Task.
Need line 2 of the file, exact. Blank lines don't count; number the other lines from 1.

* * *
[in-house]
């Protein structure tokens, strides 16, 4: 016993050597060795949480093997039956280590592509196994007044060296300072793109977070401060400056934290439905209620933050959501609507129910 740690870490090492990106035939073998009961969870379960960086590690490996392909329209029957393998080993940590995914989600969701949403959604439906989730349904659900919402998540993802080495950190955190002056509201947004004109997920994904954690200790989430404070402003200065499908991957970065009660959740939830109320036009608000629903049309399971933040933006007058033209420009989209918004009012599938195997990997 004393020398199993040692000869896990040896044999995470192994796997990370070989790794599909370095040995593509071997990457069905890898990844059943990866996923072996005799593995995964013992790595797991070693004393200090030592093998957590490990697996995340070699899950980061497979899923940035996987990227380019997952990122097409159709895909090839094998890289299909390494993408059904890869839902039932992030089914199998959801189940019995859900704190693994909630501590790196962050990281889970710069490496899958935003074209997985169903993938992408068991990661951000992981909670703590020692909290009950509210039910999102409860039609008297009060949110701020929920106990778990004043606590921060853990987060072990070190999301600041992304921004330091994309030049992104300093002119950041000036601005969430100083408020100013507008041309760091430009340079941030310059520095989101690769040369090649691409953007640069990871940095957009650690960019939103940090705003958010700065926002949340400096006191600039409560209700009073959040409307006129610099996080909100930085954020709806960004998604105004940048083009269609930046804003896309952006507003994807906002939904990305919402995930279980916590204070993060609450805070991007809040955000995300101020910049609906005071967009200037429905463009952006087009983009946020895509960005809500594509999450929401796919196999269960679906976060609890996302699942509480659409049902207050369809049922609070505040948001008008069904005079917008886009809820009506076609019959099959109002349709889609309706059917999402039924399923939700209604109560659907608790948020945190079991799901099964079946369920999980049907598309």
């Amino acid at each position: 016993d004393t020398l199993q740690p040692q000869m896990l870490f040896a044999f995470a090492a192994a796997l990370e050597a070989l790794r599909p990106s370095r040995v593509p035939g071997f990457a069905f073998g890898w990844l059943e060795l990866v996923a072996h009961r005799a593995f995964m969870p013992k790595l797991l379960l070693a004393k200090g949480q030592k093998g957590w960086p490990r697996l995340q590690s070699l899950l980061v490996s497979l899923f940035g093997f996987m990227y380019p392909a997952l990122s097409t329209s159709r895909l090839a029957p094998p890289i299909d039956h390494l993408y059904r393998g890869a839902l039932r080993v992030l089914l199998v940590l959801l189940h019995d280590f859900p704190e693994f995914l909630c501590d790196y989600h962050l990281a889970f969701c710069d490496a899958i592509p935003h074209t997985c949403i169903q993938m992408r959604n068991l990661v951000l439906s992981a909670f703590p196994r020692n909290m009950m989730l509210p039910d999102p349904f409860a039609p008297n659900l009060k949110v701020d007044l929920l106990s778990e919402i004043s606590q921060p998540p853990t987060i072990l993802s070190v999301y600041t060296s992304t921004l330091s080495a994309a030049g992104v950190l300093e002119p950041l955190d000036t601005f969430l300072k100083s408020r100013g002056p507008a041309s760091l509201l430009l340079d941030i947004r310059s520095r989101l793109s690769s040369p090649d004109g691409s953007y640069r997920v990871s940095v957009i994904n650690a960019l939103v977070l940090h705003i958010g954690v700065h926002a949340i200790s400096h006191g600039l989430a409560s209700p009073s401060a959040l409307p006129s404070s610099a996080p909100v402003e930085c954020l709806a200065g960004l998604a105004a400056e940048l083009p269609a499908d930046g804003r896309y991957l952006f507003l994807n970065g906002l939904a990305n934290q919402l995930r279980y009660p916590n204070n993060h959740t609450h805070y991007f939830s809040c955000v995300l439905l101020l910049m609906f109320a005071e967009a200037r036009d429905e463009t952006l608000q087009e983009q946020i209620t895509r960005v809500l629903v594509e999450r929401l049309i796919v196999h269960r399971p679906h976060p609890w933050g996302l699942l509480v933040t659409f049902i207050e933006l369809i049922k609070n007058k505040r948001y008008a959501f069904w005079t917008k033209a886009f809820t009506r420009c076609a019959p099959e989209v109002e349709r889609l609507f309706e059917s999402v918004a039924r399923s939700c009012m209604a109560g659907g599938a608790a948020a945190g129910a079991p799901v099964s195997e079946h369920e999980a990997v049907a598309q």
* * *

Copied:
């Protein structure tokens, strides 16, 4: 016993050597060795949480093997039956280590592509196994007044060296300072793109977070401060400056934290439905209620933050959501609507129910 740690870490090492990106035939073998009961969870379960960086590690490996392909329209029957393998080993940590995914989600969701949403959604439906989730349904659900919402998540993802080495950190955190002056509201947004004109997920994904954690200790989430404070402003200065499908991957970065009660959740939830109320036009608000629903049309399971933040933006007058033209420009989209918004009012599938195997990997 004393020398199993040692000869896990040896044999995470192994796997990370070989790794599909370095040995593509071997990457069905890898990844059943990866996923072996005799593995995964013992790595797991070693004393200090030592093998957590490990697996995340070699899950980061497979899923940035996987990227380019997952990122097409159709895909090839094998890289299909390494993408059904890869839902039932992030089914199998959801189940019995859900704190693994909630501590790196962050990281889970710069490496899958935003074209997985169903993938992408068991990661951000992981909670703590020692909290009950509210039910999102409860039609008297009060949110701020929920106990778990004043606590921060853990987060072990070190999301600041992304921004330091994309030049992104300093002119950041000036601005969430100083408020100013507008041309760091430009340079941030310059520095989101690769040369090649691409953007640069990871940095957009650690960019939103940090705003958010700065926002949340400096006191600039409560209700009073959040409307006129610099996080909100930085954020709806960004998604105004940048083009269609930046804003896309952006507003994807906002939904990305919402995930279980916590204070993060609450805070991007809040955000995300101020910049609906005071967009200037429905463009952006087009983009946020895509960005809500594509999450929401796919196999269960679906976060609890996302699942509480659409049902207050369809049922609070505040948001008008069904005079917008886009809820009506076609019959099959109002349709889609309706059917999402039924399923939700209604109560659907608790948020945190079991799901099964079946369920999980049907598309």